australia anti terror raids
Police talk outside a house that was involved in pre-dawn raids in the western Sydney suburb of Guilford September 18, 2014. reuters/David Gray

Responding to a rising domestic threat posed by militant Islamists, and to prevent its citizens from going overseas to fight for the Islamic State group, the Australian government on Monday announced a massive overhaul of its counter-terrorism laws, according to media reports.

Under the proposed laws, which will be introduced in the senate Wednesday, it would be a crime for an Australian citizen to travel to a country designated as a “no-go zone” by the government, according to media reports. The burden of proof would then lie on the accused to prove that they were in the region for a legitimate reason. Announcing the new measures on Monday, Attorney General George Brandis told reporters in Canberra that the law will contain exemptions for journalists and those visiting family members.

The move by the Australian government comes at a time when a number of Australian citizens have been accused of fighting overseas for the Islamic State group, formerly known as ISIS. In July, an Australian suicide bomber reportedly killed three people in an attack in Baghdad. Later in the same month, a Twitter account linked to the Islamic State published pictures of two Australian citizens holding beheaded corpses and heads of five Syrian soldiers reportedly killed in Syria's Raqqa province.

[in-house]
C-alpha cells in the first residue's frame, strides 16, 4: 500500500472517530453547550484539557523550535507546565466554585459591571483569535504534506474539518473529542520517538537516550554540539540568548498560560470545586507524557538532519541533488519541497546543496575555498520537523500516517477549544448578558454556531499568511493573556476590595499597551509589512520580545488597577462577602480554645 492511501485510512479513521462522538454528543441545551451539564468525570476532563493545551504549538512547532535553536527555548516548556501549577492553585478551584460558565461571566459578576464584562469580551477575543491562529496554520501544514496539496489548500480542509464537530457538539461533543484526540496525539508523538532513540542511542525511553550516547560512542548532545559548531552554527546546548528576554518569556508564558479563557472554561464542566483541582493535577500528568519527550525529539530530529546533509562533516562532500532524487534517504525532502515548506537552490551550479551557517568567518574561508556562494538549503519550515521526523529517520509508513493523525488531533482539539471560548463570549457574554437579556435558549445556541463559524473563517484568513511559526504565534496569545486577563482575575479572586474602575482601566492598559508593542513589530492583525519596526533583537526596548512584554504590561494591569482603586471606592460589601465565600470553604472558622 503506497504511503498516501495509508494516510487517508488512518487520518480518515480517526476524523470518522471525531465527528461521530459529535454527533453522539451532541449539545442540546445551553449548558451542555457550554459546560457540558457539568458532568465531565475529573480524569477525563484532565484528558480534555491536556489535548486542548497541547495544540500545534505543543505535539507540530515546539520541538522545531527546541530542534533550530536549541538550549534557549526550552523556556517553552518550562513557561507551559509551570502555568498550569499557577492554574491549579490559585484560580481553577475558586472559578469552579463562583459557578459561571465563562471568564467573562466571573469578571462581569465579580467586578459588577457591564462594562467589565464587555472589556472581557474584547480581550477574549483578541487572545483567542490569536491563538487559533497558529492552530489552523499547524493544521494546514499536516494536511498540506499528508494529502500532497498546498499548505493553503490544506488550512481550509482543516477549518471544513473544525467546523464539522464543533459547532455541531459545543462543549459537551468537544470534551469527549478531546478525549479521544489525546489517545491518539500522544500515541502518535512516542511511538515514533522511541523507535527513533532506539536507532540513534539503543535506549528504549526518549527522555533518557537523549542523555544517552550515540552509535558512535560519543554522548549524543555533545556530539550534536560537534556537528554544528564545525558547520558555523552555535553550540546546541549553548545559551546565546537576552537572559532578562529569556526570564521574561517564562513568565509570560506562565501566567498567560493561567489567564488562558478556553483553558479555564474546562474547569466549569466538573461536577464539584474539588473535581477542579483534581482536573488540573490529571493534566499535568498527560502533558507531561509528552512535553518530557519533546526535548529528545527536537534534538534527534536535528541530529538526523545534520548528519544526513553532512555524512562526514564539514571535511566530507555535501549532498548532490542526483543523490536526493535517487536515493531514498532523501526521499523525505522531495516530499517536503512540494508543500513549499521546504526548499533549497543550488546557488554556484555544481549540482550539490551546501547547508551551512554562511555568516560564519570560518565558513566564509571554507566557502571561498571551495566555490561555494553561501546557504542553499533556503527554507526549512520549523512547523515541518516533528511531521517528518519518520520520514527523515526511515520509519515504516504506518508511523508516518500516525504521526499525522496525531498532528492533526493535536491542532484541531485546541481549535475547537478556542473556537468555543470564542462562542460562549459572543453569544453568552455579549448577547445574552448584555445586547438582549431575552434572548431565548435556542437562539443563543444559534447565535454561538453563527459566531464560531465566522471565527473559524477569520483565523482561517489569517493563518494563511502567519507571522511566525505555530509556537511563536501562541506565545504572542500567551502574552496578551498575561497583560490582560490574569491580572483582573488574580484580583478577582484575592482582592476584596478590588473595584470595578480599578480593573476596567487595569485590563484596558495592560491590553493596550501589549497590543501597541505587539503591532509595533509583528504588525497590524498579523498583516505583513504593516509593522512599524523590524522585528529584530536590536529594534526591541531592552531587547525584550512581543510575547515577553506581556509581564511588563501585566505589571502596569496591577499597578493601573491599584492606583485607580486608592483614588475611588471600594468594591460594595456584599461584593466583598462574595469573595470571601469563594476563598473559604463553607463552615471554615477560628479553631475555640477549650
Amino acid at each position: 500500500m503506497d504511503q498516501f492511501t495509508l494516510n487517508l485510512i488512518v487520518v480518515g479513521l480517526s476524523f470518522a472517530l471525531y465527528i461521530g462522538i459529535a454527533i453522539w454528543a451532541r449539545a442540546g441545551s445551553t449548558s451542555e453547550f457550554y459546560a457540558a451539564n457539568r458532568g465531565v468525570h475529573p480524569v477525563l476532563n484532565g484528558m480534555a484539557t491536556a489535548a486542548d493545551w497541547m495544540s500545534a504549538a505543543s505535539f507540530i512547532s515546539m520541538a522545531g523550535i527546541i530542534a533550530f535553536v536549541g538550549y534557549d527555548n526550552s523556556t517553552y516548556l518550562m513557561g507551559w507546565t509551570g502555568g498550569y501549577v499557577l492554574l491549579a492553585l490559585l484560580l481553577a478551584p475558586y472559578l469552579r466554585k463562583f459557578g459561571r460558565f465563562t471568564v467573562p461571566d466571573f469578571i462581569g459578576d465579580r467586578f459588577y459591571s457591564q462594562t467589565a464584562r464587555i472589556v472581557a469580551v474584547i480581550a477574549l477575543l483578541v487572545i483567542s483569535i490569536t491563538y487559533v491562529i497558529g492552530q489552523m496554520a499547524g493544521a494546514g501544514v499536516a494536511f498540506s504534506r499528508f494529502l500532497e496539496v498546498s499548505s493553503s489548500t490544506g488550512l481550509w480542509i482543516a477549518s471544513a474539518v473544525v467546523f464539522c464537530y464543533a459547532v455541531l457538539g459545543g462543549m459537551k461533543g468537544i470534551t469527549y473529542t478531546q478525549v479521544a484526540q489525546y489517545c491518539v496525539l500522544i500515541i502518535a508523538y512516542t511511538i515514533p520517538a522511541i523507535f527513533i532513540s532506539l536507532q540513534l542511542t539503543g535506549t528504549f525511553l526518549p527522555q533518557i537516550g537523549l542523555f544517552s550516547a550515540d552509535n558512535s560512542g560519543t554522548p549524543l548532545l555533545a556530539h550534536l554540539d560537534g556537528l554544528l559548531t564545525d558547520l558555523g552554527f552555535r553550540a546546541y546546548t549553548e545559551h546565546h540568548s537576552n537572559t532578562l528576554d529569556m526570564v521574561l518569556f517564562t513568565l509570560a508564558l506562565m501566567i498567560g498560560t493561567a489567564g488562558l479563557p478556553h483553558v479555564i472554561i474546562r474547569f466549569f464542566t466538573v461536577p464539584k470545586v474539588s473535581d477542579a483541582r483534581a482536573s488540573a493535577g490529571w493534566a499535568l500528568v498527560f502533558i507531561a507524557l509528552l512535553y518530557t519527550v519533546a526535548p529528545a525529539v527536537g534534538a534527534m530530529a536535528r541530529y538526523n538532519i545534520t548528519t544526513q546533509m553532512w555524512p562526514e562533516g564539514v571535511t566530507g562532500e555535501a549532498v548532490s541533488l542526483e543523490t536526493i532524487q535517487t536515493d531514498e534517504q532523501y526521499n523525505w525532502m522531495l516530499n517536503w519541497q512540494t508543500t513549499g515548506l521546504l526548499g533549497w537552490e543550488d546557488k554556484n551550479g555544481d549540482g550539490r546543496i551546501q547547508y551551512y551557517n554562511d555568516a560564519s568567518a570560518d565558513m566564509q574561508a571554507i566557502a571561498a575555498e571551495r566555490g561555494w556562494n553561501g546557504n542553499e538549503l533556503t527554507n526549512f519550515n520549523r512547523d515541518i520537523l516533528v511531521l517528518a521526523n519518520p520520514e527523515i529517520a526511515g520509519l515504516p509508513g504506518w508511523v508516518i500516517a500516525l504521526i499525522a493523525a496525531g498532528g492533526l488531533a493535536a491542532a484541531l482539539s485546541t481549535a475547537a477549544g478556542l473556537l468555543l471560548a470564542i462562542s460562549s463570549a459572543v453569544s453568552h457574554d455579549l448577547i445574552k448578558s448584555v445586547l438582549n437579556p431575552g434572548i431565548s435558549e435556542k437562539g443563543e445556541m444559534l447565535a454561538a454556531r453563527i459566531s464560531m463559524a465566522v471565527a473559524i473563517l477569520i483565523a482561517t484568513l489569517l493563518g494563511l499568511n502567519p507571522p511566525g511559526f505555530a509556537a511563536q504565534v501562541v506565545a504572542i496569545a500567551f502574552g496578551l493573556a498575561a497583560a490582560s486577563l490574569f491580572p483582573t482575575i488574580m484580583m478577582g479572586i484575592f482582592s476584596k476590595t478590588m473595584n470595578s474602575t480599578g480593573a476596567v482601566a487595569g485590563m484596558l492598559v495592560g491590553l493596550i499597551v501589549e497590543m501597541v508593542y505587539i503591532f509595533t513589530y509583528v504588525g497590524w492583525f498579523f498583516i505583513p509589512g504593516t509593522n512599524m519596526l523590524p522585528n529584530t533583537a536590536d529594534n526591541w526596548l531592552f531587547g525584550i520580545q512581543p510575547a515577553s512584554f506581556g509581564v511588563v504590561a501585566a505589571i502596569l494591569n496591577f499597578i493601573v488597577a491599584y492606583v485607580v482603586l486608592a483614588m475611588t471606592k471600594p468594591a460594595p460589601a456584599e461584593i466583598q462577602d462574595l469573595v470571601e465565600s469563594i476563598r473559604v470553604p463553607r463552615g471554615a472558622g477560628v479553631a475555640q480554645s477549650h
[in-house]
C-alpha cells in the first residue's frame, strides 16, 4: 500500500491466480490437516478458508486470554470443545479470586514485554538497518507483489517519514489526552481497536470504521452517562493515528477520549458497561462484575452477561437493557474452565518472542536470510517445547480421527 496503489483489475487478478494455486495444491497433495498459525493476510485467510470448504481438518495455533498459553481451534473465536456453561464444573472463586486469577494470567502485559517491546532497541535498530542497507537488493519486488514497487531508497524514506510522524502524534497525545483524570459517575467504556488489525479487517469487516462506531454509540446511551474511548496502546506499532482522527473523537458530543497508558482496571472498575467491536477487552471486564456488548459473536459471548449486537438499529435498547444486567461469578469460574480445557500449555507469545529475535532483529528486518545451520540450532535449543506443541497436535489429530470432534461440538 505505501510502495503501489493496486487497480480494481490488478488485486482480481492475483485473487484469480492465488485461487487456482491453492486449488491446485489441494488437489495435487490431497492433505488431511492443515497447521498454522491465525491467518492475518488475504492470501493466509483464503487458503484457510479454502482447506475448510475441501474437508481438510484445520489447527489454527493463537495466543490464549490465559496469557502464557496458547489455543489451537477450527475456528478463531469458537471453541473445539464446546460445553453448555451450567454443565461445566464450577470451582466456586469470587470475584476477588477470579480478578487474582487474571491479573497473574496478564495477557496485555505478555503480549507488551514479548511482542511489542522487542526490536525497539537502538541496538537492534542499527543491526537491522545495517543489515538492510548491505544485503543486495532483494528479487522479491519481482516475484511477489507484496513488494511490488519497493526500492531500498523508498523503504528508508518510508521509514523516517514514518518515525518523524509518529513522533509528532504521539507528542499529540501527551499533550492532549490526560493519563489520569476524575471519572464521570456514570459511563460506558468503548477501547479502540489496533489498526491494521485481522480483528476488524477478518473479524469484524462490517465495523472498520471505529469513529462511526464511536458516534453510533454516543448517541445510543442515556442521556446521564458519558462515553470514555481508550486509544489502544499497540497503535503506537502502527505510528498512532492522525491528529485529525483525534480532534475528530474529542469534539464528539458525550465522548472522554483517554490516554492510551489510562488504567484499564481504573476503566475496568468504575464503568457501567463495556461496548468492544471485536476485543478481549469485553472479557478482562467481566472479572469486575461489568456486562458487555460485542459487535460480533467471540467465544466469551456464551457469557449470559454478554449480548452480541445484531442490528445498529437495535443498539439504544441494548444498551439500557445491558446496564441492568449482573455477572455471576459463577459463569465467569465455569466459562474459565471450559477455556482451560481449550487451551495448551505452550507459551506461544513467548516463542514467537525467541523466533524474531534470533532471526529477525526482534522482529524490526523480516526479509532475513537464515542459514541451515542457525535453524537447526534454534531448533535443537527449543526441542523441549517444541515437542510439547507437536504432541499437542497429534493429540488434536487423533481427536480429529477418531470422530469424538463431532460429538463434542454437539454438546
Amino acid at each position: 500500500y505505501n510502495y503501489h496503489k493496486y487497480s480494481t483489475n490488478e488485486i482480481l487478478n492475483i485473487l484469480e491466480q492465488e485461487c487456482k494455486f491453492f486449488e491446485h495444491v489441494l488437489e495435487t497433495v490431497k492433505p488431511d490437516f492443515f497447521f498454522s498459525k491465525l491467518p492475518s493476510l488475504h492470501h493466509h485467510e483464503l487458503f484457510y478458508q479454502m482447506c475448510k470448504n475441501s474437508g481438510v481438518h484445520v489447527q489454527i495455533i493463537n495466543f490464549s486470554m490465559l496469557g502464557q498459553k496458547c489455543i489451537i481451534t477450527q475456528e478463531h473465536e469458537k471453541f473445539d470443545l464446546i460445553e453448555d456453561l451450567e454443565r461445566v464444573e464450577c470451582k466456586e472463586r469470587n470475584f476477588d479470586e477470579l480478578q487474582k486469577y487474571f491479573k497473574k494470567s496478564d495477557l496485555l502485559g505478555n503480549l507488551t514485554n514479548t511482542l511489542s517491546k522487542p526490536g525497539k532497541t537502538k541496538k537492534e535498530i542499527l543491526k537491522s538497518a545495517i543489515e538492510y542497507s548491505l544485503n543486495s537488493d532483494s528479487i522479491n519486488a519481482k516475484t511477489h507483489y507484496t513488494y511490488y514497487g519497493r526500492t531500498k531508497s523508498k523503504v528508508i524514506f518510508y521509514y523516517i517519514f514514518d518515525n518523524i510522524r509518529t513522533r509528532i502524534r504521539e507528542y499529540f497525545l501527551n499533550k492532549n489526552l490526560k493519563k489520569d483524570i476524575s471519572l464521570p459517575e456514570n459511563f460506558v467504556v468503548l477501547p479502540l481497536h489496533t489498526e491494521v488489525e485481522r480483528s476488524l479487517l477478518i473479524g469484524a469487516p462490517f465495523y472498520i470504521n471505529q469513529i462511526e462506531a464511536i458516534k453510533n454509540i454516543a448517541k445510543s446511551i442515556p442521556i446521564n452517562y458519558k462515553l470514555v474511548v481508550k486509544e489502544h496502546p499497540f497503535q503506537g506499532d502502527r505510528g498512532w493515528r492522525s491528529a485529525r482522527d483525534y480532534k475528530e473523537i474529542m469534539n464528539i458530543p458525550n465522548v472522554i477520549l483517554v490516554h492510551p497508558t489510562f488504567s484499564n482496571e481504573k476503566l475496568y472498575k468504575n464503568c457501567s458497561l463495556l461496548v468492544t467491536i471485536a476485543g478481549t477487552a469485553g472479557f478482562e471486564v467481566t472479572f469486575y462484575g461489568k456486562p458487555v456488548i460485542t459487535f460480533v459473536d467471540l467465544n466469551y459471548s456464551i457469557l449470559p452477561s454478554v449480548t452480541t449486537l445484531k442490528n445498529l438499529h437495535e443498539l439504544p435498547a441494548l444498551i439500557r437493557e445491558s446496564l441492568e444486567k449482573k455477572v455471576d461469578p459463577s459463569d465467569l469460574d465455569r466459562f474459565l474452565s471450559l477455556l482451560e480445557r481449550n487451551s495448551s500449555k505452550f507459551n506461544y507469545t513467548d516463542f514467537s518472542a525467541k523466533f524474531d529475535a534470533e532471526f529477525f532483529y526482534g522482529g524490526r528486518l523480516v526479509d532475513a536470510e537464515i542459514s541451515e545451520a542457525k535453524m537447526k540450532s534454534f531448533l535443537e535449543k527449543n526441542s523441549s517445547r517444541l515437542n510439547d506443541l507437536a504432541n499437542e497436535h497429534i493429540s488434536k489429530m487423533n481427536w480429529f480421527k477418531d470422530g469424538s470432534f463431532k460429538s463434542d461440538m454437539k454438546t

Brandis also stated that the new laws include specific clauses prohibiting intelligence operatives from engaging in torturing suspects.

“I've decided to add an explicit prohibition in relation to torture in so far as concerns special intelligence operations," Brandis reportedly said. “I want to stress there is absolutely no necessary legal reason to do this. I am doing so…to avoid this debate being diverted by an issue that is nothing but a red herring.”

The provisions of the proposed law will expire in 2025, Brandis reportedly said, extending a “sunset clause” under which the current anti-terror laws were scheduled to expire in 2015.

Last week, Australian authorities in Sydney and Brisbane had detained 15 people and charged one person with a “serious, terrorism related offence,” in what reportedly was the largest anti-terror operation in the country’s history.